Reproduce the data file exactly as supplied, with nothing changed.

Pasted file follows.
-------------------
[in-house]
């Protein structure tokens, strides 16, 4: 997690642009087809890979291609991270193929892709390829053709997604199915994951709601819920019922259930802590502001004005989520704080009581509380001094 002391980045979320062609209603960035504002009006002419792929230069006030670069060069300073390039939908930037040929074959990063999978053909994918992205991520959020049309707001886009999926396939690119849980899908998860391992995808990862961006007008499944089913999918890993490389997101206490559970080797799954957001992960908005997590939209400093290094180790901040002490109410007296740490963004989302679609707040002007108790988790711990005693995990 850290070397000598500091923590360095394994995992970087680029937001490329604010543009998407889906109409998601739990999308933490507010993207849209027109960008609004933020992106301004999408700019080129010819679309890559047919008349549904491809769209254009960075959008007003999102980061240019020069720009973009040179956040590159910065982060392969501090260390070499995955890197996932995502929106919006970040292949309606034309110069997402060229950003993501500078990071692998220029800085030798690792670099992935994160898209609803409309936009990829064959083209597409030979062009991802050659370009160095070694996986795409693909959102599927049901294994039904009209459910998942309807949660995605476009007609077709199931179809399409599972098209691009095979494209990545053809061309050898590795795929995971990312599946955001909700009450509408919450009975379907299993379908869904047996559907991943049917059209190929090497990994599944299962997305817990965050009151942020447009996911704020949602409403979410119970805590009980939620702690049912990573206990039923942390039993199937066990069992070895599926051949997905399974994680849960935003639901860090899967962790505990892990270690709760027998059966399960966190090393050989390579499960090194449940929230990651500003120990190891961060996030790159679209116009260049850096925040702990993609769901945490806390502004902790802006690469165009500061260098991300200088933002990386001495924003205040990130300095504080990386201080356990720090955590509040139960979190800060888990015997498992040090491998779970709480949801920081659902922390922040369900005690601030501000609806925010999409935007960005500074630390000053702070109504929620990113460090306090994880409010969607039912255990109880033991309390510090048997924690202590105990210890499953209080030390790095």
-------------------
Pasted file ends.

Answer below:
[in-house]
């Protein structure tokens, strides 16, 4: 997690642009087809890979291609991270193929892709390829053709997604199915994951709601819920019922259930802590502001004005989520704080009581509380001094 002391980045979320062609209603960035504002009006002419792929230069006030670069060069300073390039939908930037040929074959990063999978053909994918992205991520959020049309707001886009999926396939690119849980899908998860391992995808990862961006007008499944089913999918890993490389997101206490559970080797799954957001992960908005997590939209400093290094180790901040002490109410007296740490963004989302679609707040002007108790988790711990005693995990 850290070397000598500091923590360095394994995992970087680029937001490329604010543009998407889906109409998601739990999308933490507010993207849209027109960008609004933020992106301004999408700019080129010819679309890559047919008349549904491809769209254009960075959008007003999102980061240019020069720009973009040179956040590159910065982060392969501090260390070499995955890197996932995502929106919006970040292949309606034309110069997402060229950003993501500078990071692998220029800085030798690792670099992935994160898209609803409309936009990829064959083209597409030979062009991802050659370009160095070694996986795409693909959102599927049901294994039904009209459910998942309807949660995605476009007609077709199931179809399409599972098209691009095979494209990545053809061309050898590795795929995971990312599946955001909700009450509408919450009975379907299993379908869904047996559907991943049917059209190929090497990994599944299962997305817990965050009151942020447009996911704020949602409403979410119970805590009980939620702690049912990573206990039923942390039993199937066990069992070895599926051949997905399974994680849960935003639901860090899967962790505990892990270690709760027998059966399960966190090393050989390579499960090194449940929230990651500003120990190891961060996030790159679209116009260049850096925040702990993609769901945490806390502004902790802006690469165009500061260098991300200088933002990386001495924003205040990130300095504080990386201080356990720090955590509040139960979190800060888990015997498992040090491998779970709480949801920081659902922390922040369900005690601030501000609806925010999409935007960005500074630390000053702070109504929620990113460090306090994880409010969607039912255990109880033991309390510090048997924690202590105990210890499953209080030390790095």